*Opening Night Film* The Darjeeling Limited-Directed by Wes Anderson.
*Opening Night Film* Three brothers, Francis (Owen Wilson), Peter (Adrien Brody) and Jack (Jason Schwartzman) bond while on a train in India. This opening night film of the New York film Festival often aims for offbeat comedy, but ends up more as a bland drama with unlikable characters. Much of the dialogue lacks wit and too many scenes drag from lack of any real momentum—either from the plot or characters. Co-writer/director Wes Anderson includes too many underdeveloped subplots and randomness which could work if handled right, but, in this case, it just feels awkward and, worst of all, boring. Jack’s brief romance with a stewardess (Amara Karan) feels contrived and an important scene with the brothers’ mother (Anjelica Huston) lacks any much-needed poignancy. The Darjeeling Limited ultimately works better as a travelogue of India, but The Namesake already treaded those waters with much more finesse. At the NY Film Festival this is preceded by the similarly unfunny short film Hotel Chevalier, which shows the sexual relationship between Jack and his ex-girlfriend (Natalie Portman). Number of times I checked my watch: 8. Entertainment Value: Low. Spiritual Value: Low. Released by Fox Searchlight Pictures. Opens September 29th, 2007.
The Diving Bell and the Butterfly-Directed by Julian Schnabel.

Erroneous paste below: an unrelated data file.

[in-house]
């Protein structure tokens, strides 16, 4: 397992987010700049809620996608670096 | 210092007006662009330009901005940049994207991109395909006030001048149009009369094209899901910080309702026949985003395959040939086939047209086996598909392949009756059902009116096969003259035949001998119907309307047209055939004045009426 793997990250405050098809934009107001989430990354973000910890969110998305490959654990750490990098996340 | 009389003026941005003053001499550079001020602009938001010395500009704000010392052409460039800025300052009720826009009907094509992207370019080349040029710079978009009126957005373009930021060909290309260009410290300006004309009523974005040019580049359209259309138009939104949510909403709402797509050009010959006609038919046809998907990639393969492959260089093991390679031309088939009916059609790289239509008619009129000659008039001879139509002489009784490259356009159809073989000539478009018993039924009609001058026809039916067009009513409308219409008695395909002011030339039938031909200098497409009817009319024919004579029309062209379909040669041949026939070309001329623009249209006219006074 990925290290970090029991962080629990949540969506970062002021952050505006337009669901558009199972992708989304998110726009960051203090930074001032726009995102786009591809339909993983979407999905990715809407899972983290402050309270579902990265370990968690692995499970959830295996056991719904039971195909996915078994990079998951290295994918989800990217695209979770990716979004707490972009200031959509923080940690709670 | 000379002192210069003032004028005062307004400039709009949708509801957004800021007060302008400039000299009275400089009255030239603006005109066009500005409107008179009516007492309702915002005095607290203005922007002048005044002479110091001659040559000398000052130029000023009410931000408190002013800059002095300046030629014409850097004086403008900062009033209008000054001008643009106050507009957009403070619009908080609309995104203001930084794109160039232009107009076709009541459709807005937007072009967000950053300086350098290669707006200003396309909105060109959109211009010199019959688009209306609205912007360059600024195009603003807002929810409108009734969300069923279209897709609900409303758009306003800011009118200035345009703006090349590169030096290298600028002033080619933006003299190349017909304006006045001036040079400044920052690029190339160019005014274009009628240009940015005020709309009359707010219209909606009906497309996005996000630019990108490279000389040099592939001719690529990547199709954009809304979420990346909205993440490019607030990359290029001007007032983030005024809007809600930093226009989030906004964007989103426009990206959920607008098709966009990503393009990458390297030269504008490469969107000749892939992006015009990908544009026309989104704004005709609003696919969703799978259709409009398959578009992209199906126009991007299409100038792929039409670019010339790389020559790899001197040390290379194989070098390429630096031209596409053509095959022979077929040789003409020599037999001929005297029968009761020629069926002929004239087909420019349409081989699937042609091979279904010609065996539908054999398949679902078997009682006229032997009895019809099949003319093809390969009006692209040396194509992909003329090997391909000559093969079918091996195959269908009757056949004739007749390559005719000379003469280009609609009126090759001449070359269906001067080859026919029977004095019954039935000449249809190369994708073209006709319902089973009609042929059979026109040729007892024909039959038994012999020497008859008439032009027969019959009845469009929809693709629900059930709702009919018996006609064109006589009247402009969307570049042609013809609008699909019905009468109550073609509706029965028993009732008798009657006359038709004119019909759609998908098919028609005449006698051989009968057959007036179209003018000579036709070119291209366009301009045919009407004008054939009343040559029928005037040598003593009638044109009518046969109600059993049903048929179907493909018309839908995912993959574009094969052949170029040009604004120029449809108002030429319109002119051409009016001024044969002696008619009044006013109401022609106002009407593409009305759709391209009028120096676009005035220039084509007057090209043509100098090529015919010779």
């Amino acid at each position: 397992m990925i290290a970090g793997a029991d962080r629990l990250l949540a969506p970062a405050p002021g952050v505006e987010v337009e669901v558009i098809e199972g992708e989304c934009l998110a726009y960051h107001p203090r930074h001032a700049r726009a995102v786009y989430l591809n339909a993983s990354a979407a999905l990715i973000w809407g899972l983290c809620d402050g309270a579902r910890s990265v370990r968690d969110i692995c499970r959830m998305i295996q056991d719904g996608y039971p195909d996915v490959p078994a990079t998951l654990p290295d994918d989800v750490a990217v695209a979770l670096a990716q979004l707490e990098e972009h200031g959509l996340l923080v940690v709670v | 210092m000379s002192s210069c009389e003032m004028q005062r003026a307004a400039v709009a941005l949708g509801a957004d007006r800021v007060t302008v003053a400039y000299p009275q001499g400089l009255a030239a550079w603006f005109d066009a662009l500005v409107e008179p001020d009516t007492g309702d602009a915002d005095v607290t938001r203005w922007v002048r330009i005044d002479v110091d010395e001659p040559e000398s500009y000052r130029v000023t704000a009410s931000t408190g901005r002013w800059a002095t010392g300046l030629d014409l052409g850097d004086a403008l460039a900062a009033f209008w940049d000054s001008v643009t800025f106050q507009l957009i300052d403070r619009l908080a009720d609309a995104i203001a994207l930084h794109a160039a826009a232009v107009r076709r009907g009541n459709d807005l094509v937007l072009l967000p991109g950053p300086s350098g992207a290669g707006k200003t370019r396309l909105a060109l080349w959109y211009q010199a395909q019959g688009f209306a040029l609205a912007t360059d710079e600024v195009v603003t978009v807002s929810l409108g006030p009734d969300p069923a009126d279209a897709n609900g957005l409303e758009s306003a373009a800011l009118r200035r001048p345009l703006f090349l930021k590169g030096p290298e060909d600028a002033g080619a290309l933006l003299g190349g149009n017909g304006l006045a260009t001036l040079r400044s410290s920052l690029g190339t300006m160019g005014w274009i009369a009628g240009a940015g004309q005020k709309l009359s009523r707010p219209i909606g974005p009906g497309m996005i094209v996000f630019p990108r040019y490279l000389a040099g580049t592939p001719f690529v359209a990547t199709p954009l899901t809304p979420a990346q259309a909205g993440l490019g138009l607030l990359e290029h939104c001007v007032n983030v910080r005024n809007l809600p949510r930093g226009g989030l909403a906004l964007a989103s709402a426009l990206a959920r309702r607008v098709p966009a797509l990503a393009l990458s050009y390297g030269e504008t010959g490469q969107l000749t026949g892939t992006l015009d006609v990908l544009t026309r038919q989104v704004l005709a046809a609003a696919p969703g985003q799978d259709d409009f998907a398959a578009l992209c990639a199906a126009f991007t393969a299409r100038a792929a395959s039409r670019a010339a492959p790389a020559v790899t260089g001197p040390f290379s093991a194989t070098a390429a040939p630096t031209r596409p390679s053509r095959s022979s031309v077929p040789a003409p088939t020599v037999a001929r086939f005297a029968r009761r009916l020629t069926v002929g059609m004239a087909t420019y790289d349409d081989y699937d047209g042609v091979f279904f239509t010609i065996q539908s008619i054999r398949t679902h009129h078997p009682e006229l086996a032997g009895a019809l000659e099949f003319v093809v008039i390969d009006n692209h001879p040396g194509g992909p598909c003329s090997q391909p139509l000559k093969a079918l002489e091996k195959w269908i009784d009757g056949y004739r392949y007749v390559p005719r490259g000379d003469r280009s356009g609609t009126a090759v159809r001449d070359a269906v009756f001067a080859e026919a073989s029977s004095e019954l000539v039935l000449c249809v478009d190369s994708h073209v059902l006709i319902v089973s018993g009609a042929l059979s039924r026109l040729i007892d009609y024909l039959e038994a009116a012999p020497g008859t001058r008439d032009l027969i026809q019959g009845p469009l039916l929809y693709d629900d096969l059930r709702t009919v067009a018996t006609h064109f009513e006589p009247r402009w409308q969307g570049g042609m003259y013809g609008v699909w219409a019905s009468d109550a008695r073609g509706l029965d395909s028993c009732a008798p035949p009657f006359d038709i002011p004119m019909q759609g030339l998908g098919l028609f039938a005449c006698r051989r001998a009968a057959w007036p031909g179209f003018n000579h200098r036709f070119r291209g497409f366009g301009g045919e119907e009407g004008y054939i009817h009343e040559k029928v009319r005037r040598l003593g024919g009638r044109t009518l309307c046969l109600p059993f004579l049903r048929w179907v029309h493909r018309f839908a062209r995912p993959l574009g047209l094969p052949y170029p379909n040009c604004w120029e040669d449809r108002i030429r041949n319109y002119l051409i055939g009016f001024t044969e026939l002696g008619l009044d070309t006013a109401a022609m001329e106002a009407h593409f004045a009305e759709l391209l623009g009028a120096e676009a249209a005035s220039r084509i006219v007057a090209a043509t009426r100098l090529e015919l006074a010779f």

In French with subtitles. Based on a true story. Jean-Dominique Bauby (Mathieu Amalric) suffers a stroke that paralyzes him everywhere except for his left eye, which he uses to communicate by blinking. Gradually, the audience learns more and more details about Jean-Dominique as he recalls memories of his family, friends and profession as an editor of Elle. His speech therapist (Marie-Josée Croze) helps him to communicate the words of his new book, which Claude (Anne Consigny) dictates by his hospital bedside. Director Julian Schnabel’s choice to place the camera from Jean-Dominique’s point of view takes a while to get used to at first and feels a bit pretentious, but eventually it hooks you into the film as if you’ve entered a portal of his mind just like in Being John Malkovich. You feel what he feels and you see what he sees. With exquisite cinematography, a terrific musical score and an incredibly raw performance by Mathieu Amalric make this a powerful, unique and unforgettable experience. Just don’t sit too close to the screen or you’ll feel nauseous from some of the stylish visuals. Number of times I checked my watch: 0 Entertainment Value: High. Spiritual Value: High. Released by Miramax Films. Opens at the Angelika Film Center and Lincoln Plaza Cinemas on November 9th, 2007.